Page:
Gabriel Orozco at Tate Modern

I first saw the image of Orozco’s 1997 work ‘Black Kites’ in the book Vitamin D, and it caught my attention in particular as I was working on ideas of 3d drawings myself at the time. Seeing the work first hand was moving- you can’t help but consider the person this skull first belonged to. That orozco spent 6 months painstakingly drawing the design on it when he was recuperating from an illness himself seems to me to provide an insight into the link between the art and the material.

All the publicity around this show at Tate Modern made me mistakenly assume that I knew where he’s coming from, so thought I’d prioritise seeing another show on this trip to London. As it turned out I was aiming for Susan Hiller, only her show is at Tate Britain… So I went to Orozco instead. Which is lucky. Because I loved it.

Orozco’s work is straightforward, intelligent and direct. He presents us with his take on the world, his observations. In his own words art makes the viewer feel ‘individual and conscious’, and it is his ability to convey his individual interests in a way in which the objects and drawings seem familiar and absurd which I find really inspiring.

In his work Carambole with Pendulum (1996) he presents an oval form of a French game (he freely admits that he is obsessed with circular forms, as he has always considered them ‘the most perfect things’), with the red ball suspended over the centre of the baise. The aim of the game is to strike a white ball with the cue and hit the red ball as it moves. This is made harder in Orozco’s version as the red ball swings gently up and out of reach.

The large table sits in the centre of a room, surrounded by photographs which have captured moments of poetry and clarity which the artist has noticed. The peace in the room and the rack of cues spoke of snooker matches to me, and I was really happy when the attendant confirmedI was allowed to play. Setting the balls into motion and watching the red ball form it’s own version of the oval of the table was beautiful. I wished the attendant had agreed to play a game with me…

In another room housing 2010’s Chicotes, the atmosphere was heavy with the small of old tyres. The arrangement of the blown-out fragments on the floor made it seem like a collection, and the violence of the explosions in evidence again succeeded in reminding me of the drivers whose tires these had been. Are they ok? Did they ever reach their destination? The display was orderly, and we were able to walk along one side of it, passing observers. The less successful part of this exhibit was the written accompaniment on the wall. In this it was referred to that the moulted pools of metal amongst the tires are aluminium, supposedly (‘ calling to mind the fragments of the cars themselves’). This seemed ungainly to me as I have yet to see an aluminium car, and these tires were burst rather than burned. Far better to appreciate their solidified curves and colour in contrast to the frizzled blacks of the tires themselves.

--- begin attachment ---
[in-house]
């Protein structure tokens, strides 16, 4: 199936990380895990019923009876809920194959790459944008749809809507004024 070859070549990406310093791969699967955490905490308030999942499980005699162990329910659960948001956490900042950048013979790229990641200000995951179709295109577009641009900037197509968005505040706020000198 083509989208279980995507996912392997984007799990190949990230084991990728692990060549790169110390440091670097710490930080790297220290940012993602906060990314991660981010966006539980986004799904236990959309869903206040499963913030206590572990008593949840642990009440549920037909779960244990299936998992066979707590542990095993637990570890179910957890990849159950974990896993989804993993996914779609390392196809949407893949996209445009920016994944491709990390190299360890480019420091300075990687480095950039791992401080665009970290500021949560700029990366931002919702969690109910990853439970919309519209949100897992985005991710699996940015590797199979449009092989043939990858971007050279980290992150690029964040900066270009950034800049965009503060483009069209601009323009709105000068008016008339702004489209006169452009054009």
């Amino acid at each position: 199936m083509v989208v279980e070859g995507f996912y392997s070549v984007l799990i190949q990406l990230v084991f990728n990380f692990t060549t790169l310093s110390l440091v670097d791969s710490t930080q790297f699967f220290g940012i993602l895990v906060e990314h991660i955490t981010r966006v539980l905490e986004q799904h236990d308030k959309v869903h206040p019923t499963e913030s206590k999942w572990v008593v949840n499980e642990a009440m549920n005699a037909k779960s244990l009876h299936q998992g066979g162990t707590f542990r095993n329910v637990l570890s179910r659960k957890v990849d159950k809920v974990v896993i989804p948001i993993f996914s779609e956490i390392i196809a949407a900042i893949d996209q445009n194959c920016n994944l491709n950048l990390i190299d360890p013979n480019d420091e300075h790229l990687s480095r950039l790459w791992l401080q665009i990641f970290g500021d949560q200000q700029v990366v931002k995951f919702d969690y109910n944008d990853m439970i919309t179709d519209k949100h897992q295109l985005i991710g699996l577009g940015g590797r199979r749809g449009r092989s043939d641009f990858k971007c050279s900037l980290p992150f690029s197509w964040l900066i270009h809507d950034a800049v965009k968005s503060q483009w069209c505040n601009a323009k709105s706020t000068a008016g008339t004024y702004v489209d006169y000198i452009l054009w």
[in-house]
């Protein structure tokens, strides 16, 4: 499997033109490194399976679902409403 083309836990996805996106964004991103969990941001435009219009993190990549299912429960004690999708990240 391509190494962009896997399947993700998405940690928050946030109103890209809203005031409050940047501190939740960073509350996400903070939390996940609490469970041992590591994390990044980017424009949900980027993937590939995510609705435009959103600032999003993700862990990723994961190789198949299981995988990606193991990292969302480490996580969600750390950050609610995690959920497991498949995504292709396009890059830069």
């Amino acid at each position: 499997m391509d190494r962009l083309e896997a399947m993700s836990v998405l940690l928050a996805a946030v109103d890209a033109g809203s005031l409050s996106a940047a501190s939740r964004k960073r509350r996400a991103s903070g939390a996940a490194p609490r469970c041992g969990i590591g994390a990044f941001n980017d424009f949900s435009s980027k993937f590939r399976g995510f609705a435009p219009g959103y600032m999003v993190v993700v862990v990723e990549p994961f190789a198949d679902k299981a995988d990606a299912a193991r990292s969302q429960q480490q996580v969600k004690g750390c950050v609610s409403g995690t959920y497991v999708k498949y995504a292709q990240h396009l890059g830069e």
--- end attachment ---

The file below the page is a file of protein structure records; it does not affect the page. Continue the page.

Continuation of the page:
Looking at exhibitions like this, I always swing wildly between excitement and despondency: excitement that there are other people in the world working in a way which i identify with and enjoy, and despair that all these things have already been done, leaving less space for my ideas in the world.

Orozco’s concepts of humanity, both poetic and at times brutal, always playful and considered, is a model for me to respond to, rather than feel reduced by.


Photojournalism being fabulous

The BBC photos accompanying Human Planet by Timothy Allen are absolutely gorgeous, lush of colour and rich in subject.

Photojournalism seems to inhabit the medium fully, as it captures a moment for us to appreciate long after it passes, and is particularly relevant to these subjects.

The cultures and Peoples, sensitive to environment and human interference, are archived here in rich detail. The dichotomy of the resources and processes required to take the pics, and the effect it has on the sum total also appeals to me.

Joanna Brown

Waiting to enter the space created a sense of anticipation- seats were limited- and the sense of occasion was palpable. On entering we are faced with a large construction occupying most of the space in the room, and around it are arranged chairs, one to each slot cut in the side of the construction. We take our seats, as if at a dinner party, but we are isolated from each other. Six of us sit, but each can only see their direct neighbors on either side. The outside of the construction is untreated, but smooth. The slots cut in the side are at about head height- it’s instinctive and natural to lean forward and look through to the interior. Inside every surface is painted white, and it is startling to see five pairs of eyes looking with you. Inevitably, as there is nothing else noteworthy inside, the others’ eyes draw your gaze, in particular those of the person sitting across from you. No other part of them is visible, nothing to distract or divert your gaze, only the eyes remain, looking back at you. Expressions are hard to read with no facial clues, but eyes widen and sparkle in reaction to this pure and intimate act of looking.

Kate Genever is Web-art, for want of a better word, the result of collaborating with Peak District farmers Ken Wilson and Brian Bellfield, in a year-long residency. This site brings together, match-makes and juxtaposes images, media and associations.

I first saw Kate Genever’s work at the RCA show in 2007, and it has influenced my own practice ever since, in particular the piece entitled ‘Neither work nor play’ which featured a ball of string with knots tied at small intervals along the length of it. It appeared to never have been unwound. This painstaking acknowledgement of the worthwhile futile actions we make really charmed me.